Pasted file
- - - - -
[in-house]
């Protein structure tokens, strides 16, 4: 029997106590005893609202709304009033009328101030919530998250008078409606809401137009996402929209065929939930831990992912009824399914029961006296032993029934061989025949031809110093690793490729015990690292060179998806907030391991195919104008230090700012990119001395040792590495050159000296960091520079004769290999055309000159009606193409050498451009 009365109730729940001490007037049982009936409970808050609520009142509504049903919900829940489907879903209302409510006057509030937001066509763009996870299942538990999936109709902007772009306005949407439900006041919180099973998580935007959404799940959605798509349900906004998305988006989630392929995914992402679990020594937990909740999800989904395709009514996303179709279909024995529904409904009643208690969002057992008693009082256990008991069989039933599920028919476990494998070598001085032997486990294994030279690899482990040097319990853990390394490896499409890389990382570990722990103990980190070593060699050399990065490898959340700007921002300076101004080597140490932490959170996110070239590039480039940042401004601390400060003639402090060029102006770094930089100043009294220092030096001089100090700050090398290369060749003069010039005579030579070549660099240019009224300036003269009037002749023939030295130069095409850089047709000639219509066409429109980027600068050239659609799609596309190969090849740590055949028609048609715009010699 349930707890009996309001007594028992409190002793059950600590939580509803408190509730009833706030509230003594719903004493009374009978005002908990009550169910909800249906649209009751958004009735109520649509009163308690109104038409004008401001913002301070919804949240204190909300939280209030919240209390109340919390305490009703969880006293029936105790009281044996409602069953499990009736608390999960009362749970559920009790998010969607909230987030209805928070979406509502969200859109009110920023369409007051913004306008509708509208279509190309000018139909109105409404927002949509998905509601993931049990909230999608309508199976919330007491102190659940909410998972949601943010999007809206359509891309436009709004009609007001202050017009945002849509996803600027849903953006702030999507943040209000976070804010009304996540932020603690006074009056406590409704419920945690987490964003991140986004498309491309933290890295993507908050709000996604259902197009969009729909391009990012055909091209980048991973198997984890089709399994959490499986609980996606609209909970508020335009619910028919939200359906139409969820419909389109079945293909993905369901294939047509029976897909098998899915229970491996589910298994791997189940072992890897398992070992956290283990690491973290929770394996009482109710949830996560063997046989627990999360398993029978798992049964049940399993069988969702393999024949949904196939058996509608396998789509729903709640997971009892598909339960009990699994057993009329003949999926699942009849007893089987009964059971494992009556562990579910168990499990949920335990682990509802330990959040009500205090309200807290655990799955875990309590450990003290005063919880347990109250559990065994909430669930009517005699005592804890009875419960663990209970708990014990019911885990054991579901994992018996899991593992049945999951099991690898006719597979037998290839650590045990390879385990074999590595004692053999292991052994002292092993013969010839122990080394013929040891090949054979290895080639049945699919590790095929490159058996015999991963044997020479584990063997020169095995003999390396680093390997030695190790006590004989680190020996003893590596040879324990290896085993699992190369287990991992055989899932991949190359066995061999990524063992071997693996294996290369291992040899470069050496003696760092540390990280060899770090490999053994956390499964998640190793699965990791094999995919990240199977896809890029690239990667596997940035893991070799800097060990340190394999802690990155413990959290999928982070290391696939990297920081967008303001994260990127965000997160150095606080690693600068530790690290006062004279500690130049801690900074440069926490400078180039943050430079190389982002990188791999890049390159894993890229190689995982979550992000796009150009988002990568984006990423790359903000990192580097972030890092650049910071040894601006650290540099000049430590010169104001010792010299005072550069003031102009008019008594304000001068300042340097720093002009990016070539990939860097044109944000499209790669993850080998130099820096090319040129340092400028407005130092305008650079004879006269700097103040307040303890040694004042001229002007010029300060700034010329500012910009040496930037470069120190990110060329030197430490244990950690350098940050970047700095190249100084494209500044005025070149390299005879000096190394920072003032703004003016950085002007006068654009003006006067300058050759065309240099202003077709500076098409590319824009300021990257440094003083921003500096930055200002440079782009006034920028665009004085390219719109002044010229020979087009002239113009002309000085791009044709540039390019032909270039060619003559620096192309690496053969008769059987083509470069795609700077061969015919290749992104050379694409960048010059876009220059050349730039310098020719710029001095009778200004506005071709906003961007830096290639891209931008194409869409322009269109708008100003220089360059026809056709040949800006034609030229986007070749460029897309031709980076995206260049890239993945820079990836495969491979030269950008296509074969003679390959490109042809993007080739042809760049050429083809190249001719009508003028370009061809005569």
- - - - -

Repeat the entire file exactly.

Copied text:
[in-house]
């Protein structure tokens, strides 16, 4: 029997106590005893609202709304009033009328101030919530998250008078409606809401137009996402929209065929939930831990992912009824399914029961006296032993029934061989025949031809110093690793490729015990690292060179998806907030391991195919104008230090700012990119001395040792590495050159000296960091520079004769290999055309000159009606193409050498451009 009365109730729940001490007037049982009936409970808050609520009142509504049903919900829940489907879903209302409510006057509030937001066509763009996870299942538990999936109709902007772009306005949407439900006041919180099973998580935007959404799940959605798509349900906004998305988006989630392929995914992402679990020594937990909740999800989904395709009514996303179709279909024995529904409904009643208690969002057992008693009082256990008991069989039933599920028919476990494998070598001085032997486990294994030279690899482990040097319990853990390394490896499409890389990382570990722990103990980190070593060699050399990065490898959340700007921002300076101004080597140490932490959170996110070239590039480039940042401004601390400060003639402090060029102006770094930089100043009294220092030096001089100090700050090398290369060749003069010039005579030579070549660099240019009224300036003269009037002749023939030295130069095409850089047709000639219509066409429109980027600068050239659609799609596309190969090849740590055949028609048609715009010699 349930707890009996309001007594028992409190002793059950600590939580509803408190509730009833706030509230003594719903004493009374009978005002908990009550169910909800249906649209009751958004009735109520649509009163308690109104038409004008401001913002301070919804949240204190909300939280209030919240209390109340919390305490009703969880006293029936105790009281044996409602069953499990009736608390999960009362749970559920009790998010969607909230987030209805928070979406509502969200859109009110920023369409007051913004306008509708509208279509190309000018139909109105409404927002949509998905509601993931049990909230999608309508199976919330007491102190659940909410998972949601943010999007809206359509891309436009709004009609007001202050017009945002849509996803600027849903953006702030999507943040209000976070804010009304996540932020603690006074009056406590409704419920945690987490964003991140986004498309491309933290890295993507908050709000996604259902197009969009729909391009990012055909091209980048991973198997984890089709399994959490499986609980996606609209909970508020335009619910028919939200359906139409969820419909389109079945293909993905369901294939047509029976897909098998899915229970491996589910298994791997189940072992890897398992070992956290283990690491973290929770394996009482109710949830996560063997046989627990999360398993029978798992049964049940399993069988969702393999024949949904196939058996509608396998789509729903709640997971009892598909339960009990699994057993009329003949999926699942009849007893089987009964059971494992009556562990579910168990499990949920335990682990509802330990959040009500205090309200807290655990799955875990309590450990003290005063919880347990109250559990065994909430669930009517005699005592804890009875419960663990209970708990014990019911885990054991579901994992018996899991593992049945999951099991690898006719597979037998290839650590045990390879385990074999590595004692053999292991052994002292092993013969010839122990080394013929040891090949054979290895080639049945699919590790095929490159058996015999991963044997020479584990063997020169095995003999390396680093390997030695190790006590004989680190020996003893590596040879324990290896085993699992190369287990991992055989899932991949190359066995061999990524063992071997693996294996290369291992040899470069050496003696760092540390990280060899770090490999053994956390499964998640190793699965990791094999995919990240199977896809890029690239990667596997940035893991070799800097060990340190394999802690990155413990959290999928982070290391696939990297920081967008303001994260990127965000997160150095606080690693600068530790690290006062004279500690130049801690900074440069926490400078180039943050430079190389982002990188791999890049390159894993890229190689995982979550992000796009150009988002990568984006990423790359903000990192580097972030890092650049910071040894601006650290540099000049430590010169104001010792010299005072550069003031102009008019008594304000001068300042340097720093002009990016070539990939860097044109944000499209790669993850080998130099820096090319040129340092400028407005130092305008650079004879006269700097103040307040303890040694004042001229002007010029300060700034010329500012910009040496930037470069120190990110060329030197430490244990950690350098940050970047700095190249100084494209500044005025070149390299005879000096190394920072003032703004003016950085002007006068654009003006006067300058050759065309240099202003077709500076098409590319824009300021990257440094003083921003500096930055200002440079782009006034920028665009004085390219719109002044010229020979087009002239113009002309000085791009044709540039390019032909270039060619003559620096192309690496053969008769059987083509470069795609700077061969015919290749992104050379694409960048010059876009220059050349730039310098020719710029001095009778200004506005071709906003961007830096290639891209931008194409869409322009269109708008100003220089360059026809056709040949800006034609030229986007070749460029897309031709980076995206260049890239993945820079990836495969491979030269950008296509074969003679390959490109042809993007080739042809760049050429083809190249001719009508003028370009061809005569």